Thank the lord of #menswear that Pitti Uomo isn’t held at a godforsaken hotel conference center somewhere in the vastness of middle America. As hip as it’s become to whine about the strutting dandies and trade show circus at Pitti, it’s still an event crammed with eye candy and the low hum of new things happening in menswear–and it’s in fucking Florence. Which means simultaneous access to Tuscan steak, wine, good Italian coffee, and tailoring tradition.
Such as you will find at the atelier of Antonio Liverano, who has been making suits since the 1940s, when he started his business with his brother. I spent some time at Liverano’s atelier in Via Dei Fossi, talking with manager Takahiro Osaki and Signore Liverano about Liverano’s history, cut, and character. Taka and Sig. Liverano (with Taka translating) showed off the hallmarks of Florentine style jackets. Takahiro said the cut is rooted all the way back in 18th century Florence. There’s some English influence in the styling, remnants of when Domenico Caraceni fused Savile Row tailoring with Italian traditions in the early 20th. A Liverano jacket is balanced and flattering on most men–it has natural shoulders (but no spalla camiccia), some room in the chest, a single dart on each side of the body angling inward from the arm, and open quarters. Shorter in length than some others, the Florentine cut, said Taki, is distinguishable from Roman and Neapolitan cuts–Roman having more structure (think Brioni) and Neapolitan being softer, more casual, and often closer to the body. On a Liverano jacket, the shoulder seam angles back from the collar to the shoulder. The default pocket style is jetted (no flaps), and, naturally, jackets have double vents. Of course, details are details, and can potentially be aped by other makers; the cut, though, there’s a nuance to it that’s unique to Liverano.
Although I spent the most time there on a chilly January evening, I visited the atelier several times during our time in Florence, as I was in the neighborhood often and the shop was busy with customers, many of whom were in town for Pitti. The gentlemen from the Armoury stopped in–both Ethan and Mark have had garments made by Liverano. Fortunately I could chat with those guys or browse Liverano’s selection of ready-to-wear tailoring, as well as shirts, ties, pocket squares, socks, hats, scarves, and gloves. Sig. Liverano spoke with customers, wearing a pinstripe suit, purple knit tie, and Alden chukkas. I said it was good to see renowned tailors breaking some established rules. Taka assured me that they were playing with rules; but recommended not playing with the rules too much.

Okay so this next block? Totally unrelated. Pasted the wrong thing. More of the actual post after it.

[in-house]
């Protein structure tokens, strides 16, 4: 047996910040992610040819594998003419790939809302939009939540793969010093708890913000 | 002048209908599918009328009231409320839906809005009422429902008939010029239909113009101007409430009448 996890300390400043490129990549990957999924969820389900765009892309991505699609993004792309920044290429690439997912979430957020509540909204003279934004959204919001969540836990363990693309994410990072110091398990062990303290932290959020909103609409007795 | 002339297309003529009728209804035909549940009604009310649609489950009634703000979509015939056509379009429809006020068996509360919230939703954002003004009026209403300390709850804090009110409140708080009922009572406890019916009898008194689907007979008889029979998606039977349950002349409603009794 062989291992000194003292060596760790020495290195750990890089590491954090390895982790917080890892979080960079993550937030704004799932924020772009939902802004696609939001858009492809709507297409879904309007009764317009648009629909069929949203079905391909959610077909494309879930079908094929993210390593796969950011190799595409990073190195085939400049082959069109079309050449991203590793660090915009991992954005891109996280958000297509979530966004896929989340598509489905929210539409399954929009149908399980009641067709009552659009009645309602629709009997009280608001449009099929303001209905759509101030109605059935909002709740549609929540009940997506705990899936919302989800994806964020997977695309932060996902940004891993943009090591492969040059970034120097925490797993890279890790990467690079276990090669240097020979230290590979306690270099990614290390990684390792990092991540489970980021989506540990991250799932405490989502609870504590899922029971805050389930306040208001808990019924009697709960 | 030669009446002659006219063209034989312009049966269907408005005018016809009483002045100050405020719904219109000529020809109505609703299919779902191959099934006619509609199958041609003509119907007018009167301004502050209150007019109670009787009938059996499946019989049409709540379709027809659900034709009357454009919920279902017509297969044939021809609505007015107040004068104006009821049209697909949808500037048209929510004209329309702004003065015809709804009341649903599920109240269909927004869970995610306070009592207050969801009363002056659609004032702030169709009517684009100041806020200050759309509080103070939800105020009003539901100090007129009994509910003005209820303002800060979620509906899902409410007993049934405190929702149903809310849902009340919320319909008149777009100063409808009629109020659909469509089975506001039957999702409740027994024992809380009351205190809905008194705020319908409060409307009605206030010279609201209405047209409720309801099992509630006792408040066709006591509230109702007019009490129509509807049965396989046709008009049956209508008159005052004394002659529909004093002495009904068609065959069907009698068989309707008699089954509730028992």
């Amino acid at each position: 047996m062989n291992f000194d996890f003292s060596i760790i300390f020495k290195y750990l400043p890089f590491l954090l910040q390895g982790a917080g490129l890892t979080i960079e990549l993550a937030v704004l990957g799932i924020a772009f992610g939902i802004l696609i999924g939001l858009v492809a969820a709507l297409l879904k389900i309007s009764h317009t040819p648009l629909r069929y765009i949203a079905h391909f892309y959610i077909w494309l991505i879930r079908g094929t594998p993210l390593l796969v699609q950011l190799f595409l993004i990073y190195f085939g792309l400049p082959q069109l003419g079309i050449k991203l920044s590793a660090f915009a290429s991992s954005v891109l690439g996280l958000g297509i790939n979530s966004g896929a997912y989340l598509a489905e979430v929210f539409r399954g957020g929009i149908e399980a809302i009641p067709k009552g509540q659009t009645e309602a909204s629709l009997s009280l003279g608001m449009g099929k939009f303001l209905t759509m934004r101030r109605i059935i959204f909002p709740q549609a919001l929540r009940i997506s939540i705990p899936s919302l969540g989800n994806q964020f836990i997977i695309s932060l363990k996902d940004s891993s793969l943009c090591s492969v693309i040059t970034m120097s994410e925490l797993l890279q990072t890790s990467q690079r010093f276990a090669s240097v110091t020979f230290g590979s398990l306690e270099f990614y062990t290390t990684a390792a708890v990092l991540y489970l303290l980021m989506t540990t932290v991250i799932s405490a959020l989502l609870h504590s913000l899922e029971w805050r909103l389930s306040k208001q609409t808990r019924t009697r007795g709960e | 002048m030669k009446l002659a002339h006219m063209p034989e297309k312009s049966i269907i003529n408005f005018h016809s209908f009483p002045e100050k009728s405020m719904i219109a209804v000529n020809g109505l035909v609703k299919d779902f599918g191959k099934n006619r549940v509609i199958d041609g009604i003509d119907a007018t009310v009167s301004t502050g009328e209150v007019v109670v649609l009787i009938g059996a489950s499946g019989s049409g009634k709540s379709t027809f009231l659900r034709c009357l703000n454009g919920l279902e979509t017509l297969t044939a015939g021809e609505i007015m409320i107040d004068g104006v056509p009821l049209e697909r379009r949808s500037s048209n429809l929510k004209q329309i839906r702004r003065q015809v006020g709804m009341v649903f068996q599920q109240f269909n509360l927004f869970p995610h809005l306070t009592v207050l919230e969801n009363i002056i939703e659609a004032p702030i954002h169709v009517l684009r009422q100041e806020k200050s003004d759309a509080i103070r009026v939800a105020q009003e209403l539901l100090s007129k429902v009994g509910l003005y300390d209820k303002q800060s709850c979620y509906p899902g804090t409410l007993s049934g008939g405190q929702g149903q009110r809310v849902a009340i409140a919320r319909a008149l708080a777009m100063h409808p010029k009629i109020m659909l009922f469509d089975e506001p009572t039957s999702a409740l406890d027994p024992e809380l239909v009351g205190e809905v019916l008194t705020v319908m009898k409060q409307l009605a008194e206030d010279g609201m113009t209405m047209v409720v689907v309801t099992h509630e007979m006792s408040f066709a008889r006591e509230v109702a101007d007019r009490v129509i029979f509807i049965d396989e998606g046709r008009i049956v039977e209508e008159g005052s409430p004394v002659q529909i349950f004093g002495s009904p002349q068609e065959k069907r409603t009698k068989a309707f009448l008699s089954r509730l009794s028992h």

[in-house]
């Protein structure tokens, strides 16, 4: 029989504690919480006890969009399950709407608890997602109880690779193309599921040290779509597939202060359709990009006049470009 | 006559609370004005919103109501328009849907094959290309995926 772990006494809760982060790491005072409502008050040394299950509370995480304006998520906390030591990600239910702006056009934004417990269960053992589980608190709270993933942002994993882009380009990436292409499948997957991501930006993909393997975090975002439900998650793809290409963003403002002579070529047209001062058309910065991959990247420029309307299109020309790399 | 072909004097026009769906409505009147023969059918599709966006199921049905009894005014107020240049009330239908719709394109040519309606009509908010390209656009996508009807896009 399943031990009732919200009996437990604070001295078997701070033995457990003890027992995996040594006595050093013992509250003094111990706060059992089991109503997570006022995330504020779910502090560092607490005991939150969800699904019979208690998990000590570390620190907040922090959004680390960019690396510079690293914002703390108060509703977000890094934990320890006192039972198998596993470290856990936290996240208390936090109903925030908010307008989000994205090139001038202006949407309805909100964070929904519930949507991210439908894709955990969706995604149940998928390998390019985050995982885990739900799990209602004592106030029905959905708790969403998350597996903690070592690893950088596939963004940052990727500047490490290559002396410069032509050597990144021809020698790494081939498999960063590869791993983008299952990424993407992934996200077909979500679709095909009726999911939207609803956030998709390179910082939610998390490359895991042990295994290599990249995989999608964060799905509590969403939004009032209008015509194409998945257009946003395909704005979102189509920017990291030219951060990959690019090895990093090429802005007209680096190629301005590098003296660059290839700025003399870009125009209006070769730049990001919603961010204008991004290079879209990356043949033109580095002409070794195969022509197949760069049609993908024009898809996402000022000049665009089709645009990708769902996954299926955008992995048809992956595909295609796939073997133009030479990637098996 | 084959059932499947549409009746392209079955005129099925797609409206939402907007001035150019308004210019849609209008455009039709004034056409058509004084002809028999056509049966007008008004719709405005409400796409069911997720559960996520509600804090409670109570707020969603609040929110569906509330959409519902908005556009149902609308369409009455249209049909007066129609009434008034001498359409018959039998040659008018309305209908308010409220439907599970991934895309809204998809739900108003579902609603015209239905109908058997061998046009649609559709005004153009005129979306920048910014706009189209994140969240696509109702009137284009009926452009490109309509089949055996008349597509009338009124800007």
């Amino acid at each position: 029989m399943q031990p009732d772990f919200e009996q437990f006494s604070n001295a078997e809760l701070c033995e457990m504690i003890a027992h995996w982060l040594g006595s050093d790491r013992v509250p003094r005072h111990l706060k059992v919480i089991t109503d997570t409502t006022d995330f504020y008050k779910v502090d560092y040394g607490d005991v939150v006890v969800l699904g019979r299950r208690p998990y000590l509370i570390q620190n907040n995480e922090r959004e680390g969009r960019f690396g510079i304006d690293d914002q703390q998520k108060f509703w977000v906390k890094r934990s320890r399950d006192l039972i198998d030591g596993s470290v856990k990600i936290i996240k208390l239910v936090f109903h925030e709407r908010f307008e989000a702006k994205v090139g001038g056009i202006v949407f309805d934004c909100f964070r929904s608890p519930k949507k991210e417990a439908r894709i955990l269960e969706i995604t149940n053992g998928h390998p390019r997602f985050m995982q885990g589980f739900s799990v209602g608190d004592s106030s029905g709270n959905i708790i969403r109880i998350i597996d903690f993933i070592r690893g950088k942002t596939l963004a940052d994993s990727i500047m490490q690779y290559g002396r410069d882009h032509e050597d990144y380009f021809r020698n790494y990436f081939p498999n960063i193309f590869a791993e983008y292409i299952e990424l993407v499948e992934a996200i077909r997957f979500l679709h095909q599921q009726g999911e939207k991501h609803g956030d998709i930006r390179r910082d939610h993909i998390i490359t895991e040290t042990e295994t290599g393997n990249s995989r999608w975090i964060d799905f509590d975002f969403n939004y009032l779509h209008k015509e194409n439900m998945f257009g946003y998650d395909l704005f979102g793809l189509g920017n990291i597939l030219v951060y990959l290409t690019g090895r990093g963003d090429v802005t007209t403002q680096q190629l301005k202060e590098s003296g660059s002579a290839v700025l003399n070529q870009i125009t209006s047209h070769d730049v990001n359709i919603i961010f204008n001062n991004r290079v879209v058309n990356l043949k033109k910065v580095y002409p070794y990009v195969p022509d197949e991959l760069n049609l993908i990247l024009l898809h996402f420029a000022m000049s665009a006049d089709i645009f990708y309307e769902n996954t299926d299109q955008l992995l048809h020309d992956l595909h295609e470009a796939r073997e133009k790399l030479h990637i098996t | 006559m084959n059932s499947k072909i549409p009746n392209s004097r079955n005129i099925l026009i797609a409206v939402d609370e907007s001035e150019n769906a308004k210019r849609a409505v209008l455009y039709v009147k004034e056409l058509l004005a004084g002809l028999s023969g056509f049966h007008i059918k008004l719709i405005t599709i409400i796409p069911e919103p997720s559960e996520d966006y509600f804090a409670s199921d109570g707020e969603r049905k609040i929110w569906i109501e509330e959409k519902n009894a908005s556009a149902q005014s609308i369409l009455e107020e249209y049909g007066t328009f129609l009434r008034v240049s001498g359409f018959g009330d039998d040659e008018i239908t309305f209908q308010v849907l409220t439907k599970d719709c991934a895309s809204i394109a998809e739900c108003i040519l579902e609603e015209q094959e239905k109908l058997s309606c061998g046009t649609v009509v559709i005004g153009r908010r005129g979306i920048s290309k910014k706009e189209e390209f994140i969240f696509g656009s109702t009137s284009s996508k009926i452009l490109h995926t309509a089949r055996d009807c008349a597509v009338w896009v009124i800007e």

Taka also showed me some details on their bespoke shirts. On a blue broadcloth shirt, there was no placket and no pocket–styling choices Liverano considers to add elegance. Gussets are set by hand. The collar and cuffs are not entirely soft–there’s some lining and stiffness. They recommend a decent amount of tiespace for the tie, as they prefer a larger knot. The language barrier became apparent as we tried to describe shirt components, although Taka’s English is good. Taka admitted that it was sometimes difficult getting certain expressions across, as many of their customers speak English only. But they manage. New bespoke customers who are local can expect a suit to be made in about a month and a half, with two fittings. Repeat customers can have a suit made with only one. Liverano keeps customers’ paper patterns in the atelier.
Liverano ready to wear as well–the balance tilts more toward the bespoke side these days. Most customers order full suits rather than odd jackets and many are local, at least to Italy. There are also a lot of Liverano fans in Japan, among the Yasuto Kamoshita, designer of the Camoshita line for United Arrows and a longtime Liverano customer. Liverano’s wares have been available for about 4 years at a shop-in-shop through United Arrows and their Sovereign House shop, where Liverano travels several times each year for trunk shows.
For fabrics, every year, they buy from Zegna, Draper’s, and Dormeuil, among others. Taka said most customers trust them to choose. “Some people say we’re particular–really, customers don’t choose the fabrics. We reach an understanding.” He picked up a bolt of fabric and tossed it over my shoulder. “This fabric, it’s too close to your skin. This one,” picking up another, “has more contrast.” Taka said at Liverano, they have an understanding of a customer’s face, shape, and coloring, and can choose fabrics that will lead to a more elegant result. “We know how to make a beautiful suit,” said Taks. “And we can explain that to our customers. They trust us. We will ask them, when they buy a suit, ‘Where will you go with this?'” Liverano will also help choose accessories. With certain fabrics, you’ll want a bright color shirt, a brilliant tie, to complement yourself and the suit. The accessories, they told me, can help you wear the suit better.
I took a quick tour through the back rooms at the atelier. From the street Liverano looks like a small shop, but several busy workrooms, offices, storage, and even a garden are nestled neatly in the interior of the block. Like a Liverano suit, there’s hidden complexity, worth exploring, behind the elegant appearance.
Liverano and Liverano
Via Dei Fossi, 43r.
50123 Florence Italy
055 239 6436
055 267 6435
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